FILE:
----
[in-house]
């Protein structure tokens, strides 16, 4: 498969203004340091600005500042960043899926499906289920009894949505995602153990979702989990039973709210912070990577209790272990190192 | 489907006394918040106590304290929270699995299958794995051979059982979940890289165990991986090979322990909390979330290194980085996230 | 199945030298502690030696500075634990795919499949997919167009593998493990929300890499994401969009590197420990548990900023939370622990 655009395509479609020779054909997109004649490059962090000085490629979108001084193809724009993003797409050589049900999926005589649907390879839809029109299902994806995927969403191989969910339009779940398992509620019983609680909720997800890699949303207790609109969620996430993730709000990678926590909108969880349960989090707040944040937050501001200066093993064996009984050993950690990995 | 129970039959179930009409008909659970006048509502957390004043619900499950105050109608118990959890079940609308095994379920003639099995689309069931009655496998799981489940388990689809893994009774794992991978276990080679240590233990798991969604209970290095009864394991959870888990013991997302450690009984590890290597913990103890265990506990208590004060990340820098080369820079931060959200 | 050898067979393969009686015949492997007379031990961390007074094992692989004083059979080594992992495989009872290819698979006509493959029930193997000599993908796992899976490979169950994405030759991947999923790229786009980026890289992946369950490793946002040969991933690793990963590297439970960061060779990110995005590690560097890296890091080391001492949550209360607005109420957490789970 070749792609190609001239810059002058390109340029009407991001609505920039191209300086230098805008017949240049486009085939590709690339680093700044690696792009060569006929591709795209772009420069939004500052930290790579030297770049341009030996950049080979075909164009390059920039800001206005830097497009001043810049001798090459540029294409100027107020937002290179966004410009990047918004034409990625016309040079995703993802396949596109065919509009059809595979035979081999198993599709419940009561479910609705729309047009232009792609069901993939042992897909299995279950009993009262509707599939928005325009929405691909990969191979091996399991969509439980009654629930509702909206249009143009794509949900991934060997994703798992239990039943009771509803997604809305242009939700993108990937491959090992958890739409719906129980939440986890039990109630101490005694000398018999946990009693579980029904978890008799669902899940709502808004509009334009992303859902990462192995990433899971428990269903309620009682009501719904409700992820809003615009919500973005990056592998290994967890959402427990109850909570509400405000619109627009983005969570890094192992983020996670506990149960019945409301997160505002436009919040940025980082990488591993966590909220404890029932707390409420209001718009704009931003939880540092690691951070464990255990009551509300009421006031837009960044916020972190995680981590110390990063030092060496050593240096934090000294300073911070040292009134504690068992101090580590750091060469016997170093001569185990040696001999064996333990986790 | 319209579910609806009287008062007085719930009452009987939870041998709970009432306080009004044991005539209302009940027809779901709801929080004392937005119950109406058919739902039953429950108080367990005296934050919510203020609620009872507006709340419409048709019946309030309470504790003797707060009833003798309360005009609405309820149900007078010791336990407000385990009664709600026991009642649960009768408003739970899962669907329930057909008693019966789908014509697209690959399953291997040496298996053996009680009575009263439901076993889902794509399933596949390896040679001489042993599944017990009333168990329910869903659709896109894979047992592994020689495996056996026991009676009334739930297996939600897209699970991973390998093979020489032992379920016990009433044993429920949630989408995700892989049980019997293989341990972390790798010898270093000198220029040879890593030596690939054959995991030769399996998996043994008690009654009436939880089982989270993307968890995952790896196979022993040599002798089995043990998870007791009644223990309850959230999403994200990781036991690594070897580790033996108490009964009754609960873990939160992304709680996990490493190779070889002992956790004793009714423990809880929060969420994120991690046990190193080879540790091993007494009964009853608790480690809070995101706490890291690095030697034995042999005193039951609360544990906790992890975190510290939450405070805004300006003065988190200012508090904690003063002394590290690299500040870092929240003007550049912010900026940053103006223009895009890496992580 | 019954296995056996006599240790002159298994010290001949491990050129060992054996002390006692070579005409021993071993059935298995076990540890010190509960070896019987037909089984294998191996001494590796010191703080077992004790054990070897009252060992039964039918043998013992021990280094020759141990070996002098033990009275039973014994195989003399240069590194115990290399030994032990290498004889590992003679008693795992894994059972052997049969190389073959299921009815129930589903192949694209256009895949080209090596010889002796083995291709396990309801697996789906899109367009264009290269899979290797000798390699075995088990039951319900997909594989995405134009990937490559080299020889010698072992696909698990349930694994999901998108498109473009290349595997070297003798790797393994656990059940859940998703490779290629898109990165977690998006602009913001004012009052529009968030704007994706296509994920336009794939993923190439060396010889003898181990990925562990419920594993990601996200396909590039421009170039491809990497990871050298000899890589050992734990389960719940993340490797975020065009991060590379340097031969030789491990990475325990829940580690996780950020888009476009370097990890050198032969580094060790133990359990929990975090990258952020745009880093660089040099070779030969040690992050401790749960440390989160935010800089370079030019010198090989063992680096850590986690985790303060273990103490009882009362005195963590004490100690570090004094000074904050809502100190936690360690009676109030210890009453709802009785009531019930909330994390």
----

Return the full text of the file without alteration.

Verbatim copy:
[in-house]
């Protein structure tokens, strides 16, 4: 498969203004340091600005500042960043899926499906289920009894949505995602153990979702989990039973709210912070990577209790272990190192 | 489907006394918040106590304290929270699995299958794995051979059982979940890289165990991986090979322990909390979330290194980085996230 | 199945030298502690030696500075634990795919499949997919167009593998493990929300890499994401969009590197420990548990900023939370622990 655009395509479609020779054909997109004649490059962090000085490629979108001084193809724009993003797409050589049900999926005589649907390879839809029109299902994806995927969403191989969910339009779940398992509620019983609680909720997800890699949303207790609109969620996430993730709000990678926590909108969880349960989090707040944040937050501001200066093993064996009984050993950690990995 | 129970039959179930009409008909659970006048509502957390004043619900499950105050109608118990959890079940609308095994379920003639099995689309069931009655496998799981489940388990689809893994009774794992991978276990080679240590233990798991969604209970290095009864394991959870888990013991997302450690009984590890290597913990103890265990506990208590004060990340820098080369820079931060959200 | 050898067979393969009686015949492997007379031990961390007074094992692989004083059979080594992992495989009872290819698979006509493959029930193997000599993908796992899976490979169950994405030759991947999923790229786009980026890289992946369950490793946002040969991933690793990963590297439970960061060779990110995005590690560097890296890091080391001492949550209360607005109420957490789970 070749792609190609001239810059002058390109340029009407991001609505920039191209300086230098805008017949240049486009085939590709690339680093700044690696792009060569006929591709795209772009420069939004500052930290790579030297770049341009030996950049080979075909164009390059920039800001206005830097497009001043810049001798090459540029294409100027107020937002290179966004410009990047918004034409990625016309040079995703993802396949596109065919509009059809595979035979081999198993599709419940009561479910609705729309047009232009792609069901993939042992897909299995279950009993009262509707599939928005325009929405691909990969191979091996399991969509439980009654629930509702909206249009143009794509949900991934060997994703798992239990039943009771509803997604809305242009939700993108990937491959090992958890739409719906129980939440986890039990109630101490005694000398018999946990009693579980029904978890008799669902899940709502808004509009334009992303859902990462192995990433899971428990269903309620009682009501719904409700992820809003615009919500973005990056592998290994967890959402427990109850909570509400405000619109627009983005969570890094192992983020996670506990149960019945409301997160505002436009919040940025980082990488591993966590909220404890029932707390409420209001718009704009931003939880540092690691951070464990255990009551509300009421006031837009960044916020972190995680981590110390990063030092060496050593240096934090000294300073911070040292009134504690068992101090580590750091060469016997170093001569185990040696001999064996333990986790 | 319209579910609806009287008062007085719930009452009987939870041998709970009432306080009004044991005539209302009940027809779901709801929080004392937005119950109406058919739902039953429950108080367990005296934050919510203020609620009872507006709340419409048709019946309030309470504790003797707060009833003798309360005009609405309820149900007078010791336990407000385990009664709600026991009642649960009768408003739970899962669907329930057909008693019966789908014509697209690959399953291997040496298996053996009680009575009263439901076993889902794509399933596949390896040679001489042993599944017990009333168990329910869903659709896109894979047992592994020689495996056996026991009676009334739930297996939600897209699970991973390998093979020489032992379920016990009433044993429920949630989408995700892989049980019997293989341990972390790798010898270093000198220029040879890593030596690939054959995991030769399996998996043994008690009654009436939880089982989270993307968890995952790896196979022993040599002798089995043990998870007791009644223990309850959230999403994200990781036991690594070897580790033996108490009964009754609960873990939160992304709680996990490493190779070889002992956790004793009714423990809880929060969420994120991690046990190193080879540790091993007494009964009853608790480690809070995101706490890291690095030697034995042999005193039951609360544990906790992890975190510290939450405070805004300006003065988190200012508090904690003063002394590290690299500040870092929240003007550049912010900026940053103006223009895009890496992580 | 019954296995056996006599240790002159298994010290001949491990050129060992054996002390006692070579005409021993071993059935298995076990540890010190509960070896019987037909089984294998191996001494590796010191703080077992004790054990070897009252060992039964039918043998013992021990280094020759141990070996002098033990009275039973014994195989003399240069590194115990290399030994032990290498004889590992003679008693795992894994059972052997049969190389073959299921009815129930589903192949694209256009895949080209090596010889002796083995291709396990309801697996789906899109367009264009290269899979290797000798390699075995088990039951319900997909594989995405134009990937490559080299020889010698072992696909698990349930694994999901998108498109473009290349595997070297003798790797393994656990059940859940998703490779290629898109990165977690998006602009913001004012009052529009968030704007994706296509994920336009794939993923190439060396010889003898181990990925562990419920594993990601996200396909590039421009170039491809990497990871050298000899890589050992734990389960719940993340490797975020065009991060590379340097031969030789491990990475325990829940580690996780950020888009476009370097990890050198032969580094060790133990359990929990975090990258952020745009880093660089040099070779030969040690992050401790749960440390989160935010800089370079030019010198090989063992680096850590986690985790303060273990103490009882009362005195963590004490100690570090004094000074904050809502100190936690360690009676109030210890009453709802009785009531019930909330994390």